Abuja International Show

Republicans have a choice between Donald Trump and Bernie Sanders.

And Trump is the presumptive nominee, while Sanders is an independent.

Here’s why: Trump has spent the last eight years waging a populist, anti-establishment crusade.

His populist campaign, which includes his call for a wall along the Mexican border, has resonated with the American electorate.

It has mobilized an anti-politician base that is energized by a lack of political correctness, by the prospect of the economy returning to normalcy and by the hope of a government that works for all Americans.

The GOP, however, has a much more nuanced and complicated position on immigration reform, and it’s hard to see how the party can come together on such a controversial issue.

It’s also clear that the Trump campaign is going to be a challenge to the party’s base, which is deeply suspicious of its establishment candidate.

And Sanders has been the beneficiary of a massive online media operation, with millions of followers on social media.

Trump has been far more effective than Sanders in the primary and caucuses, but he’s been unable to match Sanders’s online support, and his campaign has been beset by a series of scandals, including an attack on a rival campaign manager.

As a result, Republicans have been looking to consolidate support among their own ranks and consolidate power in the House of Representatives.

The party has chosen its candidate.

As Trump’s campaign has faded, Republicans are trying to build a coalition that includes Latinos, working-class whites, and white voters who don’t identify as Republicans.

In contrast, the Democrats are building a coalition of voters who are far more diverse.

Trump, who was born in New York City, has long been the most racially conservative candidate in the race.

He has a long history of racist comments, including a remark that black people shouldn’t vote because they “are such slaves.”

He also has an extreme anti-abortion stance.

His campaign has repeatedly criticized Clinton for her support for a 1996 law that bans abortions after 20 weeks of pregnancy.

While Clinton has said that she supports a woman’s right to terminate a pregnancy if she is “born alive,” her stance on the issue is consistent with that of many of Trump’s supporters.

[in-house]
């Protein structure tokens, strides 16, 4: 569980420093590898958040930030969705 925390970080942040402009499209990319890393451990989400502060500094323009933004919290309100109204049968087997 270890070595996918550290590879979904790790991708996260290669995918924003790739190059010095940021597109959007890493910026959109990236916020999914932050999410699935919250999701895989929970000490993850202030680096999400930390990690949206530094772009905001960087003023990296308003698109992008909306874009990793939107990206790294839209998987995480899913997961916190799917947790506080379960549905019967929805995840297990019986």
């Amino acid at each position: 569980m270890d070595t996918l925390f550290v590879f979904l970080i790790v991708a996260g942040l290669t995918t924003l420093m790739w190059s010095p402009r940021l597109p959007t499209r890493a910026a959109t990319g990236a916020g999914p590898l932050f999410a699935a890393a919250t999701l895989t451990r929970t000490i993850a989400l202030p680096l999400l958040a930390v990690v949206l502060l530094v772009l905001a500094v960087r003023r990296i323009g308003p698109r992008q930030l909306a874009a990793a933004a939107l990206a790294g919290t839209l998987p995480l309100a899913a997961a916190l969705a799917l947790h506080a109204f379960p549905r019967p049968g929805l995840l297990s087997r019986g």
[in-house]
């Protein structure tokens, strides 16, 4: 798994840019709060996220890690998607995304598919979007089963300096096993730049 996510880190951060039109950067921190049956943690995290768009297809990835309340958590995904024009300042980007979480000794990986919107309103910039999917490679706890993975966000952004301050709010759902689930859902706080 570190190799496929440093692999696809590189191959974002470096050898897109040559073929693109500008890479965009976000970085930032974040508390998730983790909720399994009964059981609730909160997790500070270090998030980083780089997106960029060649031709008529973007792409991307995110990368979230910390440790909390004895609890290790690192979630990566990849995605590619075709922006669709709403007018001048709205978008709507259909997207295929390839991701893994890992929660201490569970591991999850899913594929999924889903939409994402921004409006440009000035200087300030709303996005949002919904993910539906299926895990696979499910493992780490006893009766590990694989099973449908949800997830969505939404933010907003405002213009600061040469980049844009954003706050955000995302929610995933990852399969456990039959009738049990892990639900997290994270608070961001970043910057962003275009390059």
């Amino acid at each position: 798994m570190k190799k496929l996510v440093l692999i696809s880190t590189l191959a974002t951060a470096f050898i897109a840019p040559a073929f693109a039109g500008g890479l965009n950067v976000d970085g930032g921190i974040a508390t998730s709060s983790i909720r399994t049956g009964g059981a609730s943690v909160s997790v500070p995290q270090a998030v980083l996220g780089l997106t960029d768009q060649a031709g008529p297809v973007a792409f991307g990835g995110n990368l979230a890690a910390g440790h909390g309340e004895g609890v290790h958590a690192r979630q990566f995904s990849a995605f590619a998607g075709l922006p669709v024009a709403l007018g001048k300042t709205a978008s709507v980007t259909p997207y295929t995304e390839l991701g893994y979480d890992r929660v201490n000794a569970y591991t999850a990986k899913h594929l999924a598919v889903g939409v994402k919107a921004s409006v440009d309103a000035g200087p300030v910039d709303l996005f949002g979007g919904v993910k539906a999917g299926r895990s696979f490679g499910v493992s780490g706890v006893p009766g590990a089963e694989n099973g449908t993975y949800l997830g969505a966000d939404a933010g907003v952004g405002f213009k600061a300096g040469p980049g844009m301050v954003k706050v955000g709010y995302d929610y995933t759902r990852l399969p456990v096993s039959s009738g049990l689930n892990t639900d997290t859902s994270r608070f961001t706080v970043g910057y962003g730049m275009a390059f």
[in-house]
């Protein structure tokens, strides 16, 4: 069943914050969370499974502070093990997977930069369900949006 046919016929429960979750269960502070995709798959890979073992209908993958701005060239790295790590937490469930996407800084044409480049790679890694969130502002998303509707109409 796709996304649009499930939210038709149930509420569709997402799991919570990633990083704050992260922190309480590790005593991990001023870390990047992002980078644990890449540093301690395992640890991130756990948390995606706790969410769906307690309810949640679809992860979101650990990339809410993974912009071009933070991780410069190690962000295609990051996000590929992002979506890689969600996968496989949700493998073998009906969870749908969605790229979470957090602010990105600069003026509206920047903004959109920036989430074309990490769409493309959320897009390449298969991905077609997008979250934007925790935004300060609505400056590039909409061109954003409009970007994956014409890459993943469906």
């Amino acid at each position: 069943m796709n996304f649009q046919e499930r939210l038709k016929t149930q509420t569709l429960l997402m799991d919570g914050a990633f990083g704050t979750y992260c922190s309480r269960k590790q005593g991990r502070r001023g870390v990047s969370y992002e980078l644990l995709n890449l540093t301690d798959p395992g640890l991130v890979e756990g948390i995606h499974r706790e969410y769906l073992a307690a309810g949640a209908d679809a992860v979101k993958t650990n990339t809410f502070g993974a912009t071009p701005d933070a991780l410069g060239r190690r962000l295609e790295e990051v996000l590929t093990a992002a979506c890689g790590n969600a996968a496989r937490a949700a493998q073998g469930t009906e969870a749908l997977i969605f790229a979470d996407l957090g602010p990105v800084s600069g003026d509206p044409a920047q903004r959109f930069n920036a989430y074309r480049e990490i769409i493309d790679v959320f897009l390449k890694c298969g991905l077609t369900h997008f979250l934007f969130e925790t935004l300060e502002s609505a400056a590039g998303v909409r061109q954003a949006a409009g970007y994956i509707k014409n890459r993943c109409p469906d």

In 2016, she supported a ban on partial-birth abortions.

Trump and Sanders have a lot in common, including their anti-political correctness, anti­abortion views, and strong anti-trade positions.

But while Trump and his supporters are far less well-organized and have much less money than Clinton, they have much in common.

The Democrats are also building a more diverse coalition.

As with Trump, the party has nominated its candidate who is deeply racist and a xenophobe.

He also is the most anti-immigration candidate in modern times.

The Democratic Party has a lot to learn from the GOP on immigration.

For starters, it has an even more diverse and diverse coalition than it did in 2016.

In 2018, only about a quarter of the electorate was Latino, compared with 50 percent in 2016, according to the Pew Research Center.

The number of working- and middle-class white voters has risen dramatically in recent years, with an increase in the share of them supporting Democrats, according the Pew Center.

There is also a greater number of white people in their 60s, compared to a decade ago.

The new coalition is also much less likely to support Trump than the one the Democrats had in 2016 or even the one they had in 2020.

And although the Democrats have the support of large majorities of the African American and Hispanic community, there are also signs that the Democrats’ white voters are beginning to feel alienated.

They are increasingly turning away from the Democratic Party and supporting independent candidates, particularly Sen. Bernie Sanders (I-Vt.).

And while some of the white voters Sanders has courted have been more pro-life than pro-abortion, Trump’s rhetoric has fueled his rise.

He is an unabashed anti-feminist who has repeatedly called women “pigs, slobs, dogs, sluts, pigs” and said that “if they get pregnant they should be thrown out.”

The Trump campaign has also been able to tap into racial anxieties among white voters.

The 2016 campaign was marred by the sexual misconduct allegations against Republican Senate candidate Roy Moore.

Trump had previously criticized Moore for being too “nice” to a woman who accused him of sexual assault, but in recent weeks, he has focused more on the allegations against Moore and has blamed “liberal media” for the alleged assault.

The accusations against Moore have led to accusations of racism from his supporters, who have called for him to drop out of the race, while his supporters have suggested that he should be expelled from the Republican Party.

Trump also is popular among Hispanics and white people.

He was a surprise winner of the Republican primary in 2016 among Latinos, who make up a third of the country’s electorate.

The numbers in 2018 showed a similar trend.

The white population of the United States increased by 6